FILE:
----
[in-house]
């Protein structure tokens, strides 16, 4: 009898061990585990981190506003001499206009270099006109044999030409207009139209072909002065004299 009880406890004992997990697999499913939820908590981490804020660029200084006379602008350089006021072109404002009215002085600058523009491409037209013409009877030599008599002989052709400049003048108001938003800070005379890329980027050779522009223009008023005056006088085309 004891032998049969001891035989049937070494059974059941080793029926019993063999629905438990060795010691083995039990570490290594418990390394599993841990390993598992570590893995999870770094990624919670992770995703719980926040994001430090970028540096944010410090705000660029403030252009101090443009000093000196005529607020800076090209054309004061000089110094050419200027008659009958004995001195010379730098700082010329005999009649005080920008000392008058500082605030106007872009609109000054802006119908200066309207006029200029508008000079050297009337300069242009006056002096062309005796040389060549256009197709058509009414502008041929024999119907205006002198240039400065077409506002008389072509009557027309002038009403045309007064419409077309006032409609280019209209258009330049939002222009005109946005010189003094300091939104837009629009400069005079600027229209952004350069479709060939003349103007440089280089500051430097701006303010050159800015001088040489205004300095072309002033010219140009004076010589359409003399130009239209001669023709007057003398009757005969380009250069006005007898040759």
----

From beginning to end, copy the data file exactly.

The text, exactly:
[in-house]
């Protein structure tokens, strides 16, 4: 009898061990585990981190506003001499206009270099006109044999030409207009139209072909002065004299 009880406890004992997990697999499913939820908590981490804020660029200084006379602008350089006021072109404002009215002085600058523009491409037209013409009877030599008599002989052709400049003048108001938003800070005379890329980027050779522009223009008023005056006088085309 004891032998049969001891035989049937070494059974059941080793029926019993063999629905438990060795010691083995039990570490290594418990390394599993841990390993598992570590893995999870770094990624919670992770995703719980926040994001430090970028540096944010410090705000660029403030252009101090443009000093000196005529607020800076090209054309004061000089110094050419200027008659009958004995001195010379730098700082010329005999009649005080920008000392008058500082605030106007872009609109000054802006119908200066309207006029200029508008000079050297009337300069242009006056002096062309005796040389060549256009197709058509009414502008041929024999119907205006002198240039400065077409506002008389072509009557027309002038009403045309007064419409077309006032409609280019209209258009330049939002222009005109946005010189003094300091939104837009629009400069005079600027229209952004350069479709060939003349103007440089280089500051430097701006303010050159800015001088040489205004300095072309002033010219140009004076010589359409003399130009239209001669023709007057003398009757005969380009250069006005007898040759």